Control populations of wild herbivores
Overall effectiveness category No evidence found (no assessment)
Number of studies: 0
View assessment score
Hide assessment score
How is the evidence assessed?
Background information and definitions
Herbivores are animals that eat plants. Wild herbivores on temperate peatlands include deer, rabbits, hares, kangaroos, feral horses, feral pigs, grouse and slugs. Insects, monkeys and other large mammals are important herbivores in tropical peatlands. Herbivores can damage peatland vegetation directly, by eating it. Herbivores can also have indirect effects on peatland vegetation. Large animals can trample and compact peat. Beavers, introduced to Tierra del Fuego, can flood existing peatlands when they build dams or drain peatlands through channels formed when dams fail (Grootjans et al. 2014). Controlling herbivore populations (e.g. by trapping, shooting or applying pesticides) could reduce these impacts.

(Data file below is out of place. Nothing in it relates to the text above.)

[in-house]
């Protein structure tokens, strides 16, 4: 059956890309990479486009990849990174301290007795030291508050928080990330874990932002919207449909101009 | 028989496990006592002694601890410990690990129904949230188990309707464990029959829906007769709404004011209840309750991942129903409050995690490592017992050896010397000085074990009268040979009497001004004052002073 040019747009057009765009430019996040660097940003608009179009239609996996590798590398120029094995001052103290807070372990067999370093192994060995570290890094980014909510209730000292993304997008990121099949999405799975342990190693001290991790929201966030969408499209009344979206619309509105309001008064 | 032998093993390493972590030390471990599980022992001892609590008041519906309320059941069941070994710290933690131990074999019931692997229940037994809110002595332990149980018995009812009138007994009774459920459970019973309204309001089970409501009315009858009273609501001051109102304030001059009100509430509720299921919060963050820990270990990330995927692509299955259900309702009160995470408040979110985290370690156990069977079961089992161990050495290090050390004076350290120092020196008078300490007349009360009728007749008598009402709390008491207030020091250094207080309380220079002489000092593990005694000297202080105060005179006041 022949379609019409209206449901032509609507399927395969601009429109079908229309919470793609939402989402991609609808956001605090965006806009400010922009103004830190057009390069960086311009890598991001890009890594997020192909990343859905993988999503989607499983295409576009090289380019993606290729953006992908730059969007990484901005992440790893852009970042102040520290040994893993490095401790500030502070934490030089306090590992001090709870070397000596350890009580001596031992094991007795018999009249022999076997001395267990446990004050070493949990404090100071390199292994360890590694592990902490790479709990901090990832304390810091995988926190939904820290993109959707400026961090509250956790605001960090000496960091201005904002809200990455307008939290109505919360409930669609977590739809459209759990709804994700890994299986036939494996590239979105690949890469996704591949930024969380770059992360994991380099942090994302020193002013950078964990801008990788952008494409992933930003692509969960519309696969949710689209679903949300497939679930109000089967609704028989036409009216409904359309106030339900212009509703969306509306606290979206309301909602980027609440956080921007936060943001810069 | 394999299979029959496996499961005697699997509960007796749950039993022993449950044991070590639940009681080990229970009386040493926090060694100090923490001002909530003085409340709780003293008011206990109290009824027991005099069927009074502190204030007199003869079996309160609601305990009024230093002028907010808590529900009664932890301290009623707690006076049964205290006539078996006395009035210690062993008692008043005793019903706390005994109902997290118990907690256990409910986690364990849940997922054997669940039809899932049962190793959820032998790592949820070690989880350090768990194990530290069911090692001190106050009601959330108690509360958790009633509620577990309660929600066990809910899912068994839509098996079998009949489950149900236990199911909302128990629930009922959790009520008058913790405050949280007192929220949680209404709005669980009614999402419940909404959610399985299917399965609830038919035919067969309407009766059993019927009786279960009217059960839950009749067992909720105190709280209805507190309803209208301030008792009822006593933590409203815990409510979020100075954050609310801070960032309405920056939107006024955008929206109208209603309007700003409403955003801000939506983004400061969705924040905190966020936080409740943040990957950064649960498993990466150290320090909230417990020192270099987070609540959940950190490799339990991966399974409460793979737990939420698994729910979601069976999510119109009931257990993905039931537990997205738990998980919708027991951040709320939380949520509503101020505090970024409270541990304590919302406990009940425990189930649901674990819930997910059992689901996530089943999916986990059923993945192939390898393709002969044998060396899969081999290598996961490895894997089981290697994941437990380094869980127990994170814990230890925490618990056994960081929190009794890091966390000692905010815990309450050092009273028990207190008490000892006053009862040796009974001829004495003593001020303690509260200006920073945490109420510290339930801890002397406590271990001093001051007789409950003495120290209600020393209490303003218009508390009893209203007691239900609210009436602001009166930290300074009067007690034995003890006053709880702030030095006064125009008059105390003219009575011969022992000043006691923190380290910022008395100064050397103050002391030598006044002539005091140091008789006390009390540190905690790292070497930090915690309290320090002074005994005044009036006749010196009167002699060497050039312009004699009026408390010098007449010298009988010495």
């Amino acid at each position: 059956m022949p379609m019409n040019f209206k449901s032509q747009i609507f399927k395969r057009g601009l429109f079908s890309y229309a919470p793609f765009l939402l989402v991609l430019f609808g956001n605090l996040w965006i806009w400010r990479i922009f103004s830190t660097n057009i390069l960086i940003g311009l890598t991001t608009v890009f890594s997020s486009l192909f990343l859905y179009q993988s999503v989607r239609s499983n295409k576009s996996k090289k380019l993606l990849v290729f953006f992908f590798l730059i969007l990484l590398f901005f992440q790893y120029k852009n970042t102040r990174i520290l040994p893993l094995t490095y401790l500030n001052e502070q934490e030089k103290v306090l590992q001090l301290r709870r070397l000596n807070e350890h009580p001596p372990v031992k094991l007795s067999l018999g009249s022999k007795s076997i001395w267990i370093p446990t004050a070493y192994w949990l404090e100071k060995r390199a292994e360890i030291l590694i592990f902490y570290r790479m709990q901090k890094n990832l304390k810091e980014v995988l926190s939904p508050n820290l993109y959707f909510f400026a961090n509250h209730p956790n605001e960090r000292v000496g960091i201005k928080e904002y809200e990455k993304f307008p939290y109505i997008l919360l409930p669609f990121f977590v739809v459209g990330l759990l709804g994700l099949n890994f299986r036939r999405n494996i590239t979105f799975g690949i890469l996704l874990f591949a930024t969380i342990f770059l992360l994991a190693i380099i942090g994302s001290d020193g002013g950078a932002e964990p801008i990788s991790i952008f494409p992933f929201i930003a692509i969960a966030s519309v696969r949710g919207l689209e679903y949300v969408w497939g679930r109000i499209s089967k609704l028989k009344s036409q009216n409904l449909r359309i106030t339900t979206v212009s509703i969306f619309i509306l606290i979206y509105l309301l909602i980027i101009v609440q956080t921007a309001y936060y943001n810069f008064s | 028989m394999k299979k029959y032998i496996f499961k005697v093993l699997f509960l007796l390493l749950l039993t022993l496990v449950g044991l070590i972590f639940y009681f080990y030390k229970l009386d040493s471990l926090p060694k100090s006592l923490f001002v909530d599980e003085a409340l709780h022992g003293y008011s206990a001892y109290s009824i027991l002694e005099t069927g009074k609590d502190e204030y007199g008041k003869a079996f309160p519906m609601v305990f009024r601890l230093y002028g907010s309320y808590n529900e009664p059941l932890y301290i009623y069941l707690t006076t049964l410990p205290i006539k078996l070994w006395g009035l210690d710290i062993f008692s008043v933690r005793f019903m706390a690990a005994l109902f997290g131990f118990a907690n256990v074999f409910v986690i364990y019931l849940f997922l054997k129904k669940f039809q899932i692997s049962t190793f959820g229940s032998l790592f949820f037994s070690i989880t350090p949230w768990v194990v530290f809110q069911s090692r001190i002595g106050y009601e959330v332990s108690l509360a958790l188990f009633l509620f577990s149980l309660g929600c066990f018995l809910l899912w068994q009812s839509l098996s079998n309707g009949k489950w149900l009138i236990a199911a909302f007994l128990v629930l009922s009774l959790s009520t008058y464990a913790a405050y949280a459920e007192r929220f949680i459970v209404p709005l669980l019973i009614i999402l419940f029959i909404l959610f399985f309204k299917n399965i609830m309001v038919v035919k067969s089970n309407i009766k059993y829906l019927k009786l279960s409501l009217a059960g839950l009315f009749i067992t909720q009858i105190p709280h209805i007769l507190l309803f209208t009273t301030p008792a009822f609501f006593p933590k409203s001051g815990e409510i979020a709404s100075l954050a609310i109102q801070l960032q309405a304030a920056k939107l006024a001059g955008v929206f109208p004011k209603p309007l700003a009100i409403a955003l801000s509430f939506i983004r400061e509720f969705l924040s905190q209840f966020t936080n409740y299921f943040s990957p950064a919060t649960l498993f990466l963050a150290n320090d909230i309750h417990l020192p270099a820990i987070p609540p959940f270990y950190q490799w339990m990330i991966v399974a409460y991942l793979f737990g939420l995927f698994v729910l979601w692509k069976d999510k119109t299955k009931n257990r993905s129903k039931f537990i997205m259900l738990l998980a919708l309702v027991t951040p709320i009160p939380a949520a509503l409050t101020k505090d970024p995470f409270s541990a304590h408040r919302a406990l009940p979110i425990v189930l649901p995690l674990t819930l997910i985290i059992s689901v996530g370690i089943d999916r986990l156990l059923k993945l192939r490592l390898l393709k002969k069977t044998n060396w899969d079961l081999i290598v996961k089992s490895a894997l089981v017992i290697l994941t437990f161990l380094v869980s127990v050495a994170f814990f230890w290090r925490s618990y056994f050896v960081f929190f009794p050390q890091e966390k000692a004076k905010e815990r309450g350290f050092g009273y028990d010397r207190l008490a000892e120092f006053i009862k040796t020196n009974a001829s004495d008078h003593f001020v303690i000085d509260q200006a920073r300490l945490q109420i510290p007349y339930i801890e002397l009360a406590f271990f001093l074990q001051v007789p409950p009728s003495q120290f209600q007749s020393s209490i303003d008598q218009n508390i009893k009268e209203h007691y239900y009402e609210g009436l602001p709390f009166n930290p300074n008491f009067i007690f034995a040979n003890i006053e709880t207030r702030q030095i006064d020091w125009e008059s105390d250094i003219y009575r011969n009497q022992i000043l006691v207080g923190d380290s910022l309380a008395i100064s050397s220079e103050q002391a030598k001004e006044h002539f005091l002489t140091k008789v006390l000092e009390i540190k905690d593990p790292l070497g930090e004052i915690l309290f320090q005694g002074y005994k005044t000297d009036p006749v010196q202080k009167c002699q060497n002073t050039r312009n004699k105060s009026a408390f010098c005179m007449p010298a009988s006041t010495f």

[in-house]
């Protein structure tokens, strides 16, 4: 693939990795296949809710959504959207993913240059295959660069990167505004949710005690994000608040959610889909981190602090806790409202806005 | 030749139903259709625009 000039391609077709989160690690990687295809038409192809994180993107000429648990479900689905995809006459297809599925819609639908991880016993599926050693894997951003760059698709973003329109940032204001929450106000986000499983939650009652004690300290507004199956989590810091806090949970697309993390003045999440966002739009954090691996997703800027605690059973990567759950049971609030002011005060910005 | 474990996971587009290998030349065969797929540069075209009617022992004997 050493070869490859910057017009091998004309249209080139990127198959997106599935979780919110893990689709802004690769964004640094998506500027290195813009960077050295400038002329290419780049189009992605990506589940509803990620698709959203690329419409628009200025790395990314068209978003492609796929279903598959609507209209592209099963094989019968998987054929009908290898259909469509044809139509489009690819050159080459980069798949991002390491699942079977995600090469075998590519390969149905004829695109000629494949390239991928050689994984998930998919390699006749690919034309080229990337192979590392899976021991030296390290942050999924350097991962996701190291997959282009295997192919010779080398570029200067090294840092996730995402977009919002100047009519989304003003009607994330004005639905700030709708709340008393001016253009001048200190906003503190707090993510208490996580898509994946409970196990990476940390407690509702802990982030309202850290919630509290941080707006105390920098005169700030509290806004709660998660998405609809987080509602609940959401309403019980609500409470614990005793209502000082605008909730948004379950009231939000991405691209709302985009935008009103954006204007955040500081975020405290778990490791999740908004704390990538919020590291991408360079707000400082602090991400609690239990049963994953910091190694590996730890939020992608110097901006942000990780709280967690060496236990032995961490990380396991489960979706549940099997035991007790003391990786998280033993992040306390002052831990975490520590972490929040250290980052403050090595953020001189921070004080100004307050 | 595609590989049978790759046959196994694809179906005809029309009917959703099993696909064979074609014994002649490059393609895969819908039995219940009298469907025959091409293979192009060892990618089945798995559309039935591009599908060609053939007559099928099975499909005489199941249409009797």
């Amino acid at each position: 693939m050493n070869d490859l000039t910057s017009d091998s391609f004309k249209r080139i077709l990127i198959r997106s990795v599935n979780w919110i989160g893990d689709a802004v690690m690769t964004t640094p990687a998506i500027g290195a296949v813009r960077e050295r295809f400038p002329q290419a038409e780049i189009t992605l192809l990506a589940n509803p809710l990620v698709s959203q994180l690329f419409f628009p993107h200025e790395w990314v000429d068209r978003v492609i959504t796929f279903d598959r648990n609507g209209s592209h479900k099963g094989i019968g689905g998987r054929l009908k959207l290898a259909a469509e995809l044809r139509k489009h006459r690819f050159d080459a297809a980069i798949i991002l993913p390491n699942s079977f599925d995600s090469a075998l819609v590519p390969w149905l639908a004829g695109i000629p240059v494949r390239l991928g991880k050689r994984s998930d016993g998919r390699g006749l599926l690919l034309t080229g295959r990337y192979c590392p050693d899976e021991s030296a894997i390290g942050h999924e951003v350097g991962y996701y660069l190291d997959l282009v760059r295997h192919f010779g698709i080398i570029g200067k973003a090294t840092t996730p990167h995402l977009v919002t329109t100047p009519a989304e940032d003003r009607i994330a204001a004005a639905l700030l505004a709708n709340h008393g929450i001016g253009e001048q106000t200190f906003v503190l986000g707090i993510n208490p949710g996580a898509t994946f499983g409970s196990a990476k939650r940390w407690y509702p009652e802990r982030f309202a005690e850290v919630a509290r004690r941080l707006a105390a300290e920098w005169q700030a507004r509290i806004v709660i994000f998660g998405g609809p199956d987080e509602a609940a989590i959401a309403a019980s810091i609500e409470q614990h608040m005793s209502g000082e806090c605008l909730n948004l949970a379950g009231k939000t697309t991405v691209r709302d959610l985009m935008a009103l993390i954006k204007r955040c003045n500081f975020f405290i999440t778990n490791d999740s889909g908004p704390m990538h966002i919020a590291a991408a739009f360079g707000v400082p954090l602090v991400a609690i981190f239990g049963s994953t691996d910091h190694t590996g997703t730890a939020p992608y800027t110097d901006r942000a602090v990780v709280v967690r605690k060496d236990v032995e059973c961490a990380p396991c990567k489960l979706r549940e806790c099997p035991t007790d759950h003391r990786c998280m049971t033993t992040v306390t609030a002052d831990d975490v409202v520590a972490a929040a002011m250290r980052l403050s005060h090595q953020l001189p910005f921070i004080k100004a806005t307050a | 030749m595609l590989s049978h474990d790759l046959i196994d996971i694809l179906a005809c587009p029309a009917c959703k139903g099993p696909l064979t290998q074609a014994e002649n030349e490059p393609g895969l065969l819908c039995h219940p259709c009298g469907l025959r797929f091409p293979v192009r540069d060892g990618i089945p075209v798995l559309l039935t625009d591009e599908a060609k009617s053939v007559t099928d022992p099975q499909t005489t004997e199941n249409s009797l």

Caution: These actions might have negative side effects for the rest of the food chain (e.g. less food for predators of the controlled animals, accumulation of poisons in non-target animals) or could directly kill non-target animals.
Key peatland types where this action may be appropriate: bogs, fens/fen meadows, tropical peat swamps.
Related actions: interventions to address the threat from domestic livestock, which may be the dominant herbivores on peatlands e.g. excluding livestock, changing type of livestock or changing timing of grazing.
Grootjans A., Iturraspe R., Fritz C., Moen A. & Joosten H. (2014) Mires and mire types of Peninsula Mitre, Tierra del Fuego, Argentina. Mires and Peat, 14, Article 1.
Where has this evidence come from?
List of journals searched by synopsis
All the journals searched for all synopses
This Action forms part of the Action Synopsis:Peatland Conservation
Peatland Conservation - Published 2018